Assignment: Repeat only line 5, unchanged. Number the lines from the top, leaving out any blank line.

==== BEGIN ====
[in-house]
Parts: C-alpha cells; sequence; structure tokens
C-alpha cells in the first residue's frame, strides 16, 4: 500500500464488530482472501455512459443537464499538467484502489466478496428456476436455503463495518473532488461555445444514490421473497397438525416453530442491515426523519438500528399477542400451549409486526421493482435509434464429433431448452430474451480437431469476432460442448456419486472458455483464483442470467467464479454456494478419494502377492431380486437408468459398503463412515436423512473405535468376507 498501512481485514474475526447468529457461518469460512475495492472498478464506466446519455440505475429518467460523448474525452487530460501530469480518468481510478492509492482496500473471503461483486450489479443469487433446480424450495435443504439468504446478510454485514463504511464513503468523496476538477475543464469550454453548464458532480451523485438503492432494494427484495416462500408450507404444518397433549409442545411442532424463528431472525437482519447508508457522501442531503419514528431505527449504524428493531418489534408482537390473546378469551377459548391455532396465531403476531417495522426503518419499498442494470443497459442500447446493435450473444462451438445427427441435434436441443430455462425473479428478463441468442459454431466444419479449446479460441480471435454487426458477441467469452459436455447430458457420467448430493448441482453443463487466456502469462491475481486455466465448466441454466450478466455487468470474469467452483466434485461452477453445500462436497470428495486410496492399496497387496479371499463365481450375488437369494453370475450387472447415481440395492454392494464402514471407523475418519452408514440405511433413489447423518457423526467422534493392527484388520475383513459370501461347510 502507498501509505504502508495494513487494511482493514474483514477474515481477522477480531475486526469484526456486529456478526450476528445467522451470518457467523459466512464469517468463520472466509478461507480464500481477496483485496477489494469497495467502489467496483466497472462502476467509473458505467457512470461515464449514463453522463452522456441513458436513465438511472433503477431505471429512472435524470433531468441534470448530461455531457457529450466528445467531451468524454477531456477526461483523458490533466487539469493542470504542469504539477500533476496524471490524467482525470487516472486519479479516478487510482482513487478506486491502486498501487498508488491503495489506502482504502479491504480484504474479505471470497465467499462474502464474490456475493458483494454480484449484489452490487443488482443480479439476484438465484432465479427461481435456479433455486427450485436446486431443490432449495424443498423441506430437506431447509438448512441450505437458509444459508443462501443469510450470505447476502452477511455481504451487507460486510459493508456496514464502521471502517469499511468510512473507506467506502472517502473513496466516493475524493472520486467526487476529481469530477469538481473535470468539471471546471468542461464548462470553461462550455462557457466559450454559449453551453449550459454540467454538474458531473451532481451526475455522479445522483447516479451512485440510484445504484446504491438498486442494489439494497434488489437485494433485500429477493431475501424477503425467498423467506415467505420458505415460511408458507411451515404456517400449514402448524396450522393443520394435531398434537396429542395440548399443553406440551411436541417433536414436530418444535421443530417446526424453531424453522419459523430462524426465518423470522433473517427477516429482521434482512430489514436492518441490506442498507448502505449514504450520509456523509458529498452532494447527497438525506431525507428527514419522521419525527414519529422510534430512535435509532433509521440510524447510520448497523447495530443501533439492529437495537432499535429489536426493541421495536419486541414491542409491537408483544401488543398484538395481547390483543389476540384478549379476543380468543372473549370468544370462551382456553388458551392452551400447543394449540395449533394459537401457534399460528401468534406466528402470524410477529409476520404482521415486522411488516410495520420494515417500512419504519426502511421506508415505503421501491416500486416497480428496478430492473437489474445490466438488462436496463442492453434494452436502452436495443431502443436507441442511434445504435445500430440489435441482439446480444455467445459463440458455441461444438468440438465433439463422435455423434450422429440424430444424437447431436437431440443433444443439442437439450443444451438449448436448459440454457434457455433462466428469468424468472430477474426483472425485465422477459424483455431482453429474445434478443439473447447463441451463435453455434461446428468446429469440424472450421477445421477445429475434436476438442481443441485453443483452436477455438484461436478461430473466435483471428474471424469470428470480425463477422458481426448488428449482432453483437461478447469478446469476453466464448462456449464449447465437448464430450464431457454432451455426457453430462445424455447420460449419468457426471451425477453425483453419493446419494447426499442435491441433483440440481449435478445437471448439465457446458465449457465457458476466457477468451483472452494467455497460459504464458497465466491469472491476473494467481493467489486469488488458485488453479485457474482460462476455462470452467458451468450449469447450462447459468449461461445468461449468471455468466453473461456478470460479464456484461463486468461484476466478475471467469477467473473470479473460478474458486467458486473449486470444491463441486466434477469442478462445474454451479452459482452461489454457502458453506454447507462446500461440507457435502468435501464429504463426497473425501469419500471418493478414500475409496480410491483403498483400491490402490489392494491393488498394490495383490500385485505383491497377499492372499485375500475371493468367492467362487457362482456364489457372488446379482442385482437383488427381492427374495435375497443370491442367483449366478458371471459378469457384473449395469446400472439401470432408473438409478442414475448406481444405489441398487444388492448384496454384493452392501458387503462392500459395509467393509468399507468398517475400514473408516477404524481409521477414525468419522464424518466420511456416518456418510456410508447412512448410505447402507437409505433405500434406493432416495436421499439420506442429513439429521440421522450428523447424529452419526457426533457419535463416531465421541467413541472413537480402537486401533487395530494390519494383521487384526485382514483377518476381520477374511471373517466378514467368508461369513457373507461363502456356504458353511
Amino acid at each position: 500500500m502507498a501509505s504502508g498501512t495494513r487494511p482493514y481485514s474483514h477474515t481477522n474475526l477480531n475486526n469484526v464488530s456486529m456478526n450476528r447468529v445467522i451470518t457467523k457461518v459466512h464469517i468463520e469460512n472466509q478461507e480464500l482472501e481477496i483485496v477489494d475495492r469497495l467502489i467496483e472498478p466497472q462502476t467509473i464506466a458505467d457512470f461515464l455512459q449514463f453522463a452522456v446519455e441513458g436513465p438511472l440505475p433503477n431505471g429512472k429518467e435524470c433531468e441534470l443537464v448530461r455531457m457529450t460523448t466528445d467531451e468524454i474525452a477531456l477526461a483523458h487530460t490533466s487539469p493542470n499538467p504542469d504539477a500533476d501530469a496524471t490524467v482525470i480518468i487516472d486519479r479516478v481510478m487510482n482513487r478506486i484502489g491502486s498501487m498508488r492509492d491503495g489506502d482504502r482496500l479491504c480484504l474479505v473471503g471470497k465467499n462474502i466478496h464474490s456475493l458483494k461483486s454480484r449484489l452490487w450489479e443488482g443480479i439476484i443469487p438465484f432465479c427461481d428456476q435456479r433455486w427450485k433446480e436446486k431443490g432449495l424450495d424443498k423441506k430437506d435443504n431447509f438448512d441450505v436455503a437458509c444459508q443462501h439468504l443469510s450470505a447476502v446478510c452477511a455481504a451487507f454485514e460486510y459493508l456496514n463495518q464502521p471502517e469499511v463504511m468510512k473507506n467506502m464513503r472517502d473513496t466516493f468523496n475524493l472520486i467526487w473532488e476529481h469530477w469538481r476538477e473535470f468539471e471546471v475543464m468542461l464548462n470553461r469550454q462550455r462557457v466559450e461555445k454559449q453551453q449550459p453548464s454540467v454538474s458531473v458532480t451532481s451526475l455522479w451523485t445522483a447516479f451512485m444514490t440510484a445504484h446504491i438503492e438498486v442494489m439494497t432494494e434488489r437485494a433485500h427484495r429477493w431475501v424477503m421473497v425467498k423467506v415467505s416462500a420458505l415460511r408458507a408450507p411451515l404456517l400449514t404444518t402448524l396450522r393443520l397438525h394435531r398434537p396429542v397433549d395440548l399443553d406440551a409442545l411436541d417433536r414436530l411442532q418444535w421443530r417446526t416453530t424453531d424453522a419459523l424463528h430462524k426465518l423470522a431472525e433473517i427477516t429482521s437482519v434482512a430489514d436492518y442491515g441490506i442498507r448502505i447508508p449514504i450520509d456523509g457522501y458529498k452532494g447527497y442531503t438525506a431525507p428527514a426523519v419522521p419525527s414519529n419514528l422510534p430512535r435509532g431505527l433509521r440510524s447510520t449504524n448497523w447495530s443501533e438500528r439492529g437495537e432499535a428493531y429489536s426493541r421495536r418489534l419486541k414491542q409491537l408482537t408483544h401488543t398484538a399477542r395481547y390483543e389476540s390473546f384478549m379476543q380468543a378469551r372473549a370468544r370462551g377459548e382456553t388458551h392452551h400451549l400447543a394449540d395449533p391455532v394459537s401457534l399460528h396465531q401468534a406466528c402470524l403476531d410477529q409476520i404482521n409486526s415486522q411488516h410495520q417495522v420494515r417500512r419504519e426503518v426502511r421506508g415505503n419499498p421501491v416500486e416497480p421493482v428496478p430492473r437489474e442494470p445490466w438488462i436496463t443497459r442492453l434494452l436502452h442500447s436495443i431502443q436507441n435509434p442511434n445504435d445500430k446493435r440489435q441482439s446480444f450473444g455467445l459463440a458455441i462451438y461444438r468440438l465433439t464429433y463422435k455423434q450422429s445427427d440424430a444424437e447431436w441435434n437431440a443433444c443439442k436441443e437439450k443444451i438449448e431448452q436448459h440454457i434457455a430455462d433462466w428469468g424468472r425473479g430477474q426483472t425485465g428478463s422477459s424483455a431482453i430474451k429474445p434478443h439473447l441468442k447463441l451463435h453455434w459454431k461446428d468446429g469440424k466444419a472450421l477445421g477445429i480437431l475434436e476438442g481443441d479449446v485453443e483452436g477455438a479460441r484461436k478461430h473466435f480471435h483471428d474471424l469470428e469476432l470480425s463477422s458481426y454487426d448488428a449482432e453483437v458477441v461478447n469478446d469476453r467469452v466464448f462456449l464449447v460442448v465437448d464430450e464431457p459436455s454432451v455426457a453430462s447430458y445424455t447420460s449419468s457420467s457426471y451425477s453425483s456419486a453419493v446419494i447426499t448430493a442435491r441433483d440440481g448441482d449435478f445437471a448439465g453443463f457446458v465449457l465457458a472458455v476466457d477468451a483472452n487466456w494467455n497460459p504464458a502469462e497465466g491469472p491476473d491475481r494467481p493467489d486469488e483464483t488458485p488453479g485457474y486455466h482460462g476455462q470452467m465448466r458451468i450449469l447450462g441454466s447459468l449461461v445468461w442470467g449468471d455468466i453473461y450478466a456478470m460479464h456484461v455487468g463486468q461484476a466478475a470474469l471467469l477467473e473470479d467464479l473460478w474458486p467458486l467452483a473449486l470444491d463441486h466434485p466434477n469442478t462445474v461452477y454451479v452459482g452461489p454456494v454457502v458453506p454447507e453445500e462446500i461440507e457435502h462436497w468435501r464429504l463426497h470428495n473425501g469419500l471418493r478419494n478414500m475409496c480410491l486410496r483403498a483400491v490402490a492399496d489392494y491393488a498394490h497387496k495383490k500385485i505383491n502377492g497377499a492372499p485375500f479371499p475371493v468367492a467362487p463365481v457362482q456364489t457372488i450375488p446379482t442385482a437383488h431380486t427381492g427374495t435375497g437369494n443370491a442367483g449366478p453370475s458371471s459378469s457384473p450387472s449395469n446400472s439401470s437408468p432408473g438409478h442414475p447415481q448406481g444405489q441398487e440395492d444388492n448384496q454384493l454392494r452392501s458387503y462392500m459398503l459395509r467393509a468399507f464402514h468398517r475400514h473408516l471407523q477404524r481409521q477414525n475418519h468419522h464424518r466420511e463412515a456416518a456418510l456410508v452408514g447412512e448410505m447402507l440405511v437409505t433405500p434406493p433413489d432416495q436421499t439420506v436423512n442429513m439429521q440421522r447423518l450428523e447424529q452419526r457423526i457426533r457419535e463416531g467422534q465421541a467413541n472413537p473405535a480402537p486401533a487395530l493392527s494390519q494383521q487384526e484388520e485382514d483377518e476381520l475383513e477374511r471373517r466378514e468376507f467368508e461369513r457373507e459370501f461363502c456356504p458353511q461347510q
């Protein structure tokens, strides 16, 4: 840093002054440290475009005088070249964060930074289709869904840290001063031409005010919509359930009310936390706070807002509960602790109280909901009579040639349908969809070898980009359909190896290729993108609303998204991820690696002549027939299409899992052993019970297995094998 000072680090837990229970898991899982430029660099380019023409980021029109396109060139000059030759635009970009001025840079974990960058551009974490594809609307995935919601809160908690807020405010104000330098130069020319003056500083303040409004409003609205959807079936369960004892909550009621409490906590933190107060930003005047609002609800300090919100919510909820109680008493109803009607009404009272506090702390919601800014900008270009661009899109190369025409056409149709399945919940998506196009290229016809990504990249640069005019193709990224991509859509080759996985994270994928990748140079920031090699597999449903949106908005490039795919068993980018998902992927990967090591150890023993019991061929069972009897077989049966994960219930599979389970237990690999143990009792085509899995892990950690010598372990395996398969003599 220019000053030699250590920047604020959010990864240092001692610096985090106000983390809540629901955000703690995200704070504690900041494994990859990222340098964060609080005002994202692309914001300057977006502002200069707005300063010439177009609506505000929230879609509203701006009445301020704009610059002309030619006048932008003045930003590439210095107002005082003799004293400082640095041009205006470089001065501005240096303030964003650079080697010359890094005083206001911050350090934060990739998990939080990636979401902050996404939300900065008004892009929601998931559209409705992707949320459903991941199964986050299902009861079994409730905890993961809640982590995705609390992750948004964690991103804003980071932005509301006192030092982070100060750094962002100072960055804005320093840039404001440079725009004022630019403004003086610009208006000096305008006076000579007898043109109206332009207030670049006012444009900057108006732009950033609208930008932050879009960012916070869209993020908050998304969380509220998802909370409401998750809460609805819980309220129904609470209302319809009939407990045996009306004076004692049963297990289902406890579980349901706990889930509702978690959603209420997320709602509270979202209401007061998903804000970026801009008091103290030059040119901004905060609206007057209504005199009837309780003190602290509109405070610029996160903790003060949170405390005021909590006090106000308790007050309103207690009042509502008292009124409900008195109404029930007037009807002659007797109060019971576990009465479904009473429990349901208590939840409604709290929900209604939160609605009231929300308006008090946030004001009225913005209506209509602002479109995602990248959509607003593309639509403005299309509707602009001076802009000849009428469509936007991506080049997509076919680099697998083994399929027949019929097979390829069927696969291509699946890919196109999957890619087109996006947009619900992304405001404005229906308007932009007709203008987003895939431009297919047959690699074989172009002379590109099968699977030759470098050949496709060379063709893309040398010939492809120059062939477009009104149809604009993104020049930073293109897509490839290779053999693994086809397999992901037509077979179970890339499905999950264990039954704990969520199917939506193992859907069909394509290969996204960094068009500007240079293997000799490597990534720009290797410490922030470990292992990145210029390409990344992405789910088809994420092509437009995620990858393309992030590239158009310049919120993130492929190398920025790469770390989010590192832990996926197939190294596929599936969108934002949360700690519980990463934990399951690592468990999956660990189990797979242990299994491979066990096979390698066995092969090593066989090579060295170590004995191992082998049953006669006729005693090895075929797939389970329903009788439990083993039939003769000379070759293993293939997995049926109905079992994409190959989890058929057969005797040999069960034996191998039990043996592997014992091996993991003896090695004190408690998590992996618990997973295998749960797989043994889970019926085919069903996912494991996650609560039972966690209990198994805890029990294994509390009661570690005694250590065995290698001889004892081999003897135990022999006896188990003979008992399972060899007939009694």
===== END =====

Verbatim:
């Protein structure tokens, strides 16, 4: 840093002054440290475009005088070249964060930074289709869904840290001063031409005010919509359930009310936390706070807002509960602790109280909901009579040639349908969809070898980009359909190896290729993108609303998204991820690696002549027939299409899992052993019970297995094998 000072680090837990229970898991899982430029660099380019023409980021029109396109060139000059030759635009970009001025840079974990960058551009974490594809609307995935919601809160908690807020405010104000330098130069020319003056500083303040409004409003609205959807079936369960004892909550009621409490906590933190107060930003005047609002609800300090919100919510909820109680008493109803009607009404009272506090702390919601800014900008270009661009899109190369025409056409149709399945919940998506196009290229016809990504990249640069005019193709990224991509859509080759996985994270994928990748140079920031090699597999449903949106908005490039795919068993980018998902992927990967090591150890023993019991061929069972009897077989049966994960219930599979389970237990690999143990009792085509899995892990950690010598372990395996398969003599 220019000053030699250590920047604020959010990864240092001692610096985090106000983390809540629901955000703690995200704070504690900041494994990859990222340098964060609080005002994202692309914001300057977006502002200069707005300063010439177009609506505000929230879609509203701006009445301020704009610059002309030619006048932008003045930003590439210095107002005082003799004293400082640095041009205006470089001065501005240096303030964003650079080697010359890094005083206001911050350090934060990739998990939080990636979401902050996404939300900065008004892009929601998931559209409705992707949320459903991941199964986050299902009861079994409730905890993961809640982590995705609390992750948004964690991103804003980071932005509301006192030092982070100060750094962002100072960055804005320093840039404001440079725009004022630019403004003086610009208006000096305008006076000579007898043109109206332009207030670049006012444009900057108006732009950033609208930008932050879009960012916070869209993020908050998304969380509220998802909370409401998750809460609805819980309220129904609470209302319809009939407990045996009306004076004692049963297990289902406890579980349901706990889930509702978690959603209420997320709602509270979202209401007061998903804000970026801009008091103290030059040119901004905060609206007057209504005199009837309780003190602290509109405070610029996160903790003060949170405390005021909590006090106000308790007050309103207690009042509502008292009124409900008195109404029930007037009807002659007797109060019971576990009465479904009473429990349901208590939840409604709290929900209604939160609605009231929300308006008090946030004001009225913005209506209509602002479109995602990248959509607003593309639509403005299309509707602009001076802009000849009428469509936007991506080049997509076919680099697998083994399929027949019929097979390829069927696969291509699946890919196109999957890619087109996006947009619900992304405001404005229906308007932009007709203008987003895939431009297919047959690699074989172009002379590109099968699977030759470098050949496709060379063709893309040398010939492809120059062939477009009104149809604009993104020049930073293109897509490839290779053999693994086809397999992901037509077979179970890339499905999950264990039954704990969520199917939506193992859907069909394509290969996204960094068009500007240079293997000799490597990534720009290797410490922030470990292992990145210029390409990344992405789910088809994420092509437009995620990858393309992030590239158009310049919120993130492929190398920025790469770390989010590192832990996926197939190294596929599936969108934002949360700690519980990463934990399951690592468990999956660990189990797979242990299994491979066990096979390698066995092969090593066989090579060295170590004995191992082998049953006669006729005693090895075929797939389970329903009788439990083993039939003769000379070759293993293939997995049926109905079992994409190959989890058929057969005797040999069960034996191998039990043996592997014992091996993991003896090695004190408690998590992996618990997973295998749960797989043994889970019926085919069903996912494991996650609560039972966690209990198994805890029990294994509390009661570690005694250590065995290698001889004892081999003897135990022999006896188990003979008992399972060899007939009694």